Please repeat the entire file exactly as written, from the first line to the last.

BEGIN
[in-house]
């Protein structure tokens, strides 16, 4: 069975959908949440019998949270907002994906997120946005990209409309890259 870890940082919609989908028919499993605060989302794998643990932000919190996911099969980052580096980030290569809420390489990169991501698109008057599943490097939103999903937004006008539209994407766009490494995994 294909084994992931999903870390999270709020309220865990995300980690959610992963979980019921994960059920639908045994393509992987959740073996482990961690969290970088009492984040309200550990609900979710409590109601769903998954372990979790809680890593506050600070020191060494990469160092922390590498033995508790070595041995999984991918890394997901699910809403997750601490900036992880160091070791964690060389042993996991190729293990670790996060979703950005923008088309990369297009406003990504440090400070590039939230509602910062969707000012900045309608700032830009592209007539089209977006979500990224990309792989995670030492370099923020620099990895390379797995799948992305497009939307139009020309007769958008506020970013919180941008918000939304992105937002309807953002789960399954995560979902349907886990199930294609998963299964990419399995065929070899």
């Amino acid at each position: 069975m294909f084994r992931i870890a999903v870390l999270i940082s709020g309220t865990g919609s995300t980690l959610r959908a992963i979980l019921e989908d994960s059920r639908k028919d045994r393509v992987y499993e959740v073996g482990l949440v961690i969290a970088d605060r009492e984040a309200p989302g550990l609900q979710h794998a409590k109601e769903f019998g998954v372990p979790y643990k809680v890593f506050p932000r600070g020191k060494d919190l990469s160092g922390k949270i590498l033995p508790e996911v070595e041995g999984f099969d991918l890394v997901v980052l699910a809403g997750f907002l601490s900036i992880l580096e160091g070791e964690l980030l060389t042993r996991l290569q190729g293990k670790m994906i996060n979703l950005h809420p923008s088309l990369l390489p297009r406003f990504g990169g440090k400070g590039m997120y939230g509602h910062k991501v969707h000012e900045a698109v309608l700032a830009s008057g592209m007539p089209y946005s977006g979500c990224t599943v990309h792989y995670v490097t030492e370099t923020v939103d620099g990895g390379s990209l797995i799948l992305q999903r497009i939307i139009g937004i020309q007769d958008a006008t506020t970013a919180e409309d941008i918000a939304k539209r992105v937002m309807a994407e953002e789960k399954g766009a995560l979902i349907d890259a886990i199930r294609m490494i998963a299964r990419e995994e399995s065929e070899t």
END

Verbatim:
[in-house]
């Protein structure tokens, strides 16, 4: 069975959908949440019998949270907002994906997120946005990209409309890259 870890940082919609989908028919499993605060989302794998643990932000919190996911099969980052580096980030290569809420390489990169991501698109008057599943490097939103999903937004006008539209994407766009490494995994 294909084994992931999903870390999270709020309220865990995300980690959610992963979980019921994960059920639908045994393509992987959740073996482990961690969290970088009492984040309200550990609900979710409590109601769903998954372990979790809680890593506050600070020191060494990469160092922390590498033995508790070595041995999984991918890394997901699910809403997750601490900036992880160091070791964690060389042993996991190729293990670790996060979703950005923008088309990369297009406003990504440090400070590039939230509602910062969707000012900045309608700032830009592209007539089209977006979500990224990309792989995670030492370099923020620099990895390379797995799948992305497009939307139009020309007769958008506020970013919180941008918000939304992105937002309807953002789960399954995560979902349907886990199930294609998963299964990419399995065929070899």
């Amino acid at each position: 069975m294909f084994r992931i870890a999903v870390l999270i940082s709020g309220t865990g919609s995300t980690l959610r959908a992963i979980l019921e989908d994960s059920r639908k028919d045994r393509v992987y499993e959740v073996g482990l949440v961690i969290a970088d605060r009492e984040a309200p989302g550990l609900q979710h794998a409590k109601e769903f019998g998954v372990p979790y643990k809680v890593f506050p932000r600070g020191k060494d919190l990469s160092g922390k949270i590498l033995p508790e996911v070595e041995g999984f099969d991918l890394v997901v980052l699910a809403g997750f907002l601490s900036i992880l580096e160091g070791e964690l980030l060389t042993r996991l290569q190729g293990k670790m994906i996060n979703l950005h809420p923008s088309l990369l390489p297009r406003f990504g990169g440090k400070g590039m997120y939230g509602h910062k991501v969707h000012e900045a698109v309608l700032a830009s008057g592209m007539p089209y946005s977006g979500c990224t599943v990309h792989y995670v490097t030492e370099t923020v939103d620099g990895g390379s990209l797995i799948l992305q999903r497009i939307i139009g937004i020309q007769d958008a006008t506020t970013a919180e409309d941008i918000a939304k539209r992105v937002m309807a994407e953002e789960k399954g766009a995560l979902i349907d890259a886990i199930r294609m490494i998963a299964r990419e995994e399995s065929e070899t």